2015 Preview: Miami Marlins

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Between now and Opening Day, HardballTalk will take a look at each of baseball’s 30 teams, asking the key questions, the not-so-key questions, and generally breaking down their chances for the 2015 season. Next up: The Miami Marlins.

The Big Question: Do the Marlins have what it takes to compete for the NL Wild Card in 2015?

The Marlins have averaged 70 wins over the last four seasons, including 62 in 2013 after owner Jeffrey Loria orchestrated one of his franchise’s characteristic fire sales. Indeed, the Marlins have become a target of derision for Loria’s wishy-washy approach to building a competitive team. If there is a sign ownership is serious about contending, their build-up to the 2015 season is it.

In November, 25-year-old right fielder Giancarlo Stanton signed a record 13-year, $325 million extension. The past season was Stanton’s first in which he played in more than 123 games, and it ended with an unfortunate injury as he was hit in the face with a Mike Fiers fastball. Nevertheless, Stanton still led the National League with 37 home runs and a .555 slugging percentage. As good as he has been, Stanton’s best years may still lay in front of him. It should also be noted he can opt out of his contract after the 2020 season, the sixth year of his extension. Should he choose that route, the Marlins will have only paid him $107 million.

The Marlins also extended left fielder Christian Yelich on Wednesday, committing $49.57 million over seven years to the 23-year-old. Yelich, in his first full season in 2014, batted .284/.362/.402 with nine home runs, 54 RBI, and 21 stolen bases while playing superb defense. He would have been eligible for arbitration after the 2019 season, so this buys out two pre-arbitration seasons, three arbitration seasons, and two free agency seasons.

That wasn’t all the Marlins did over the winter. They bolstered their rotation in acquiring Mat Latos from the Reds in exchange for Anthony DeSclafani and minor leaguer Chad Wallach. They also got Dan Haren and Dee Gordon from the Dodgers in exchange for prospect Andrew Heaney and a handful of other players. They acquired third baseman Martin Prado and pitcher David Phelps from the Yankees in exchange for Nathan Eovaldi, Garrett Jones, and minor leaguer Domingo German. They signed Mike Morse to a two-year, $16 million deal to play first base. In January, they brought in Ichiro Suzuki on a one-year, $2 million contract to serve as a fourth outfielder.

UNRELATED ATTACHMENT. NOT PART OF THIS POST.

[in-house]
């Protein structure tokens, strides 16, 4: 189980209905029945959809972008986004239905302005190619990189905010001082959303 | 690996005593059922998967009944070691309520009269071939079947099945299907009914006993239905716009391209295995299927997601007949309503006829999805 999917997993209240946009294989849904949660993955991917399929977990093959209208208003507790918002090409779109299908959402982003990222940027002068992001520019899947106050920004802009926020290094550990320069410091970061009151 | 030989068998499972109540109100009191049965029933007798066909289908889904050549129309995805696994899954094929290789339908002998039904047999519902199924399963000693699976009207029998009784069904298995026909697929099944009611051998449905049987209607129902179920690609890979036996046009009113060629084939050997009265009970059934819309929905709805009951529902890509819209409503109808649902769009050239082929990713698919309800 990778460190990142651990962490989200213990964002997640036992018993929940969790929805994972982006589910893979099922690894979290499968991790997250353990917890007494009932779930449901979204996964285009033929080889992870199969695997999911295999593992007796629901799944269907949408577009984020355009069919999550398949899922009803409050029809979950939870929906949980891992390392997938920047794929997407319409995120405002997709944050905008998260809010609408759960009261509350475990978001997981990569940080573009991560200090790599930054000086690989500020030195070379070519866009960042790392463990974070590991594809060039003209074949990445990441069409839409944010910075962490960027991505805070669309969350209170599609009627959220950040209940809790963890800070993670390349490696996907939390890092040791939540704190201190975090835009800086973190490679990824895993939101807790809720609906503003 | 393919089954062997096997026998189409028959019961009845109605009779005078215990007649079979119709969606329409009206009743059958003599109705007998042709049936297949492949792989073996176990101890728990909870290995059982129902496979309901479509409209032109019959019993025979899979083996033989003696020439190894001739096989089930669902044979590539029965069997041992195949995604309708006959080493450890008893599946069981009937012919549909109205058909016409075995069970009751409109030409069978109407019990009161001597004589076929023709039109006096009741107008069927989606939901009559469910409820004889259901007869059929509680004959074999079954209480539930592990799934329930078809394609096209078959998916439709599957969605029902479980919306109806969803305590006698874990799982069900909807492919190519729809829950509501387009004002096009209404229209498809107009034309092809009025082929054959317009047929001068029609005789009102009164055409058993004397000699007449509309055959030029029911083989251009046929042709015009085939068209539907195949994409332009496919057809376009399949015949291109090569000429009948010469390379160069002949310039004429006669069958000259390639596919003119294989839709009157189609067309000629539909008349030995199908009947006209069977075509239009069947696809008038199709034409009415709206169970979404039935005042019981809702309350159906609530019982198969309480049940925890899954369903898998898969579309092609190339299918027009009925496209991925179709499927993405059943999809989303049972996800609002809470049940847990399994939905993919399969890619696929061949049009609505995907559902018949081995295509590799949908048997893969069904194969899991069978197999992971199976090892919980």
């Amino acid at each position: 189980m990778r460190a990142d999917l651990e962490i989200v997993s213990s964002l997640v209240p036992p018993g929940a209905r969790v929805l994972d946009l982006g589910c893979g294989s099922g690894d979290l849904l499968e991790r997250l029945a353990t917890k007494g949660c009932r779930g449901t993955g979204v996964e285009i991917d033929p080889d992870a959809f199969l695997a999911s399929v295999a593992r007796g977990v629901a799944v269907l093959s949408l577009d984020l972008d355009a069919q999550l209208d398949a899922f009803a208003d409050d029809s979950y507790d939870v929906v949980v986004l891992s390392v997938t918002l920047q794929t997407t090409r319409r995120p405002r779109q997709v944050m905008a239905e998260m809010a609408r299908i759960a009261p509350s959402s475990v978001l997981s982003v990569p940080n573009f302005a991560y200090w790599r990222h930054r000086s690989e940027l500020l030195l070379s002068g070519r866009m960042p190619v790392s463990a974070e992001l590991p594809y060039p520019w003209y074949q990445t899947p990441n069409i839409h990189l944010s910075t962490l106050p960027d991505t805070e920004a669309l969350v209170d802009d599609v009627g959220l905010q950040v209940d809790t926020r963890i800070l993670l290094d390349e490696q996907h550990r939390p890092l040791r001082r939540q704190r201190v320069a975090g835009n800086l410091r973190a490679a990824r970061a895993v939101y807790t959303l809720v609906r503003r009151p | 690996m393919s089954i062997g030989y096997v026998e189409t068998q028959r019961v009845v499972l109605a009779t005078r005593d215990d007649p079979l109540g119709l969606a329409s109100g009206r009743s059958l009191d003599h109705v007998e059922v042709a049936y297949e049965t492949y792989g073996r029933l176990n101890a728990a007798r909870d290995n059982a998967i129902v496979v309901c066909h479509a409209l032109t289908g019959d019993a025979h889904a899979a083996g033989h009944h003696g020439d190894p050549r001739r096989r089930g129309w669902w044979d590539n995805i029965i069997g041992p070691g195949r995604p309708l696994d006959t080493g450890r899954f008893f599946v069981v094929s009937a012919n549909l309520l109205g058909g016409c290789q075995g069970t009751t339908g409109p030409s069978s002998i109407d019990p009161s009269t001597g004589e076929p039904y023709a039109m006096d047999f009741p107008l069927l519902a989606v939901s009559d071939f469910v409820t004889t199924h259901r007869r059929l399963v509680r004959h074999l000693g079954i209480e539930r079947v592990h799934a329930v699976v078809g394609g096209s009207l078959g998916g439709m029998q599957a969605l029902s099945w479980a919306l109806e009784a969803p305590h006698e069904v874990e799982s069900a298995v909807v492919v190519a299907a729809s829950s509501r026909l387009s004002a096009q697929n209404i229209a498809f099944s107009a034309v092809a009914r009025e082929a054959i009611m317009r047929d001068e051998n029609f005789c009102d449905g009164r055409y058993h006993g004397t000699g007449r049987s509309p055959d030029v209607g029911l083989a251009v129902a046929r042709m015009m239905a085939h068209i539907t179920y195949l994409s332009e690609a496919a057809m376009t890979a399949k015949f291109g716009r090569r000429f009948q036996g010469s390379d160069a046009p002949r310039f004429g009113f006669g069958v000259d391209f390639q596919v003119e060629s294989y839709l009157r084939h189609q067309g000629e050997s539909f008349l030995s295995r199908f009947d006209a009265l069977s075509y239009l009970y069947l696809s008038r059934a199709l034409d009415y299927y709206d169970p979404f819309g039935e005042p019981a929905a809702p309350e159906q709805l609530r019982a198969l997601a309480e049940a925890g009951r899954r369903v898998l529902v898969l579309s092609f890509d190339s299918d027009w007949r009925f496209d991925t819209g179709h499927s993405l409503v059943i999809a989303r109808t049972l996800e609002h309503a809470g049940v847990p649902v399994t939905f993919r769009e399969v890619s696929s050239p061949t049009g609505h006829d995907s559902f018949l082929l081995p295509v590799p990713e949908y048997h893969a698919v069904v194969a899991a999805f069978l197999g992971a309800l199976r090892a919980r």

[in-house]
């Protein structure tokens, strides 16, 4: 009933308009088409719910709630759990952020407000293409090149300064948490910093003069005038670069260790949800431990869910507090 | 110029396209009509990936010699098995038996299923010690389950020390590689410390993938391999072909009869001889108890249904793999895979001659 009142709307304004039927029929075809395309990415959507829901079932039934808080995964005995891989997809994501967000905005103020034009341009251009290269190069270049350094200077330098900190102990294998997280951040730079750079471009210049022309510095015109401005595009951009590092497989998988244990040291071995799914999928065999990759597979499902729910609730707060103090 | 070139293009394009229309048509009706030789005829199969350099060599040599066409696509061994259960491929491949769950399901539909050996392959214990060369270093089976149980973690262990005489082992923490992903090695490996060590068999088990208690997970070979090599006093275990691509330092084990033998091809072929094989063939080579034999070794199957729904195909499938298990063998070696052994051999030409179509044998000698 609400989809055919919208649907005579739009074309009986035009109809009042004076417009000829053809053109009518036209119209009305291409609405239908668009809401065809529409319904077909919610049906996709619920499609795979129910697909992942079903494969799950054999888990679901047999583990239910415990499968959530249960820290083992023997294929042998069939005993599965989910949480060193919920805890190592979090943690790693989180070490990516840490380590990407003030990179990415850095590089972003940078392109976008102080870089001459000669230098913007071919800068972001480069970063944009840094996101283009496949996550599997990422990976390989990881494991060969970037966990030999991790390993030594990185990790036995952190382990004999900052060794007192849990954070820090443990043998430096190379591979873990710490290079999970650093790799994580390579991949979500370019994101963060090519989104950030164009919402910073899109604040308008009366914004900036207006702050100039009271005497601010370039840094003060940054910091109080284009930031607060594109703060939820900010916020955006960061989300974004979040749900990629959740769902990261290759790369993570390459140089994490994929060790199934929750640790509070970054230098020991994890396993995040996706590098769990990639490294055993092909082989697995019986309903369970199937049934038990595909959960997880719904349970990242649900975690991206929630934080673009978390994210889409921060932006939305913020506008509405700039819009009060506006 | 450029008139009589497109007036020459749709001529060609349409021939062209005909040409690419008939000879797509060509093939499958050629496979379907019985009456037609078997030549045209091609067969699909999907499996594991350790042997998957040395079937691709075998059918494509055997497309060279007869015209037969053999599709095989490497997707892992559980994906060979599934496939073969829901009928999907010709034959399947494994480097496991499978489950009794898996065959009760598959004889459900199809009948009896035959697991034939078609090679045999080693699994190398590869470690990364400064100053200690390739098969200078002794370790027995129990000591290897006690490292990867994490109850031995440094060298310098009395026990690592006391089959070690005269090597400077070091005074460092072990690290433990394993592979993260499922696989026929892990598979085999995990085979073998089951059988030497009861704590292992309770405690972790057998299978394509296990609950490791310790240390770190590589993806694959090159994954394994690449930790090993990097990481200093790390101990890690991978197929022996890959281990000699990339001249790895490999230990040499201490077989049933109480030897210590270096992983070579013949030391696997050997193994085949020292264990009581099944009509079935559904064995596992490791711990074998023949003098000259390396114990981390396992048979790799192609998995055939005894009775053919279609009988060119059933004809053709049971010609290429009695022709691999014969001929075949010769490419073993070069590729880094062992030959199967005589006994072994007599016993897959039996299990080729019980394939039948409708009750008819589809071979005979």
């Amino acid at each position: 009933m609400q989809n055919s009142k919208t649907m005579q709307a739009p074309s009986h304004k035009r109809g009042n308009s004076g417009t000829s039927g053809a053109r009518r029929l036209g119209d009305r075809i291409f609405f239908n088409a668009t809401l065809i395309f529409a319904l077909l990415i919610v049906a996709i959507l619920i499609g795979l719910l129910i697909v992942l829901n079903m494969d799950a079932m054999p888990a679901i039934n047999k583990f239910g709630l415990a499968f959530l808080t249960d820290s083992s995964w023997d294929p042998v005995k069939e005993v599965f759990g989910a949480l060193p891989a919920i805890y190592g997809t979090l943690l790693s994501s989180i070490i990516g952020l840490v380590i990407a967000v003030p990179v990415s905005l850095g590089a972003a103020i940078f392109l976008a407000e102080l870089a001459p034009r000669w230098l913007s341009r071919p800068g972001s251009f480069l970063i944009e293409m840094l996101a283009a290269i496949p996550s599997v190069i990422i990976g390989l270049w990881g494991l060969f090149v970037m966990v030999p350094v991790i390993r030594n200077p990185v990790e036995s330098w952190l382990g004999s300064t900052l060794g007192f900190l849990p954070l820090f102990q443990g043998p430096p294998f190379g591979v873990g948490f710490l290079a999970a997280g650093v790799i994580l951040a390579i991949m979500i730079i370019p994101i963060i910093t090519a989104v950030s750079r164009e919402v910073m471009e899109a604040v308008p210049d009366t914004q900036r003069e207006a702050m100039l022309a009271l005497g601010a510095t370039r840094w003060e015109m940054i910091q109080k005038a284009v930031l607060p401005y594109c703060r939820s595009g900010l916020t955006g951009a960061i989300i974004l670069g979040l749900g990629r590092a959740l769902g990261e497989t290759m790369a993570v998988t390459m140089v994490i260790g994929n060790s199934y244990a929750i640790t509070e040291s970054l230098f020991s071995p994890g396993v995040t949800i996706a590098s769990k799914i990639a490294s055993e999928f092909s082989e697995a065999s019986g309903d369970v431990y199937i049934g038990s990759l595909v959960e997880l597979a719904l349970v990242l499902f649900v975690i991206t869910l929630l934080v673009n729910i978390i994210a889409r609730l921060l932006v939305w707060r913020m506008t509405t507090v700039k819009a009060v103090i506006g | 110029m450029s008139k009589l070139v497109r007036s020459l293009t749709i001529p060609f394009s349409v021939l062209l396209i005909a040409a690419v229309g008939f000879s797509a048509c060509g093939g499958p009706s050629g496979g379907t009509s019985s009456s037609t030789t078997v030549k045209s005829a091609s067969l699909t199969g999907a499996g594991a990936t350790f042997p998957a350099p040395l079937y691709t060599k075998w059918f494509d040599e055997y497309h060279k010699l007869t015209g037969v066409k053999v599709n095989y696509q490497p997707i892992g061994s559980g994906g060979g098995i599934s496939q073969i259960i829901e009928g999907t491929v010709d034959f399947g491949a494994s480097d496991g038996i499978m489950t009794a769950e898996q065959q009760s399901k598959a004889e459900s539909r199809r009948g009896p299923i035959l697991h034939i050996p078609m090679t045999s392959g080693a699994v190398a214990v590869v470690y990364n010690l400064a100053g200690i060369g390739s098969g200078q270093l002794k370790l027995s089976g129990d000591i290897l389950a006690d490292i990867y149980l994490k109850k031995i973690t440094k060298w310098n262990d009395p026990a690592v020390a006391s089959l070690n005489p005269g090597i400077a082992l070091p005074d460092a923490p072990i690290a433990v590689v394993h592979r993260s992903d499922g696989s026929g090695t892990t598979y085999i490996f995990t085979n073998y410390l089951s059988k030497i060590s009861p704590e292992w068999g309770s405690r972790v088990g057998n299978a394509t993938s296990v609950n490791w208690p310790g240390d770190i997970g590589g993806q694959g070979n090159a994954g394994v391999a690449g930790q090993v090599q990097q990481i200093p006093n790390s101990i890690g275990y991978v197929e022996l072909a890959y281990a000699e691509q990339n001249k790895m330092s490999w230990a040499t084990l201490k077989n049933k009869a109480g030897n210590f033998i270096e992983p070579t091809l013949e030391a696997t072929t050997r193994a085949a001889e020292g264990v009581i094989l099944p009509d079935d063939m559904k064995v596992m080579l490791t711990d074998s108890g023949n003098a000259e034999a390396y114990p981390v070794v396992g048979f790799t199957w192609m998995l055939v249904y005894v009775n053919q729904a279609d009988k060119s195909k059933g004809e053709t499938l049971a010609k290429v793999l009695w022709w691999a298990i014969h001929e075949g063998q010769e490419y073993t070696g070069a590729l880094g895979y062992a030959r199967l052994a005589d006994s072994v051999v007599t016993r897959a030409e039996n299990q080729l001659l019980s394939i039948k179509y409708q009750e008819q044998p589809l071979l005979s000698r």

The Marlins arguably have an average or better player at every position on the diamond, throughout their starting rotation, and in the back of their bullpen. While their roster lacks the ceiling of the division rival Nationals, the Marlins are certainly strong enough now where they can reasonably be considered contenders in the NL Wild Card race. FanGraphs, using Dan Szymborski’s ZiPS projections, pegs them at an even 81-81 record. Among those not projected to win a division title, only the Pirates (85 wins), Cubs (84), Padres (83), and Giants (82) are expected to finish better. With a couple of breaks going their way and perhaps the intra-division battling among the NL West teams deflating each other’s records, the Marlins might be able to sneak into the Wild Card playoff game. If they happen to reach the post-season, they will have done so for the first time since 2003. The only two times the franchise has reached the playoffs (also in 1997), they have won the World Series, so look out, National League.

What else is going on?

  • Jose Fernandez is on his way back from Tommy John surgery, which he underwent last May. He recently threw his entire repertoire of pitches in a 25-pitch bullpen session – though not at full effort – and is expected to make a return to the Marlins around mid- to late-June. The talented 22-year-old has a terrific 2.25 ERA and a 257/71 K/BB ratio over 224 1/3 career innings in the majors. His return, even if not immediately at his previous level of performance, will be a significant boon to the Marlins.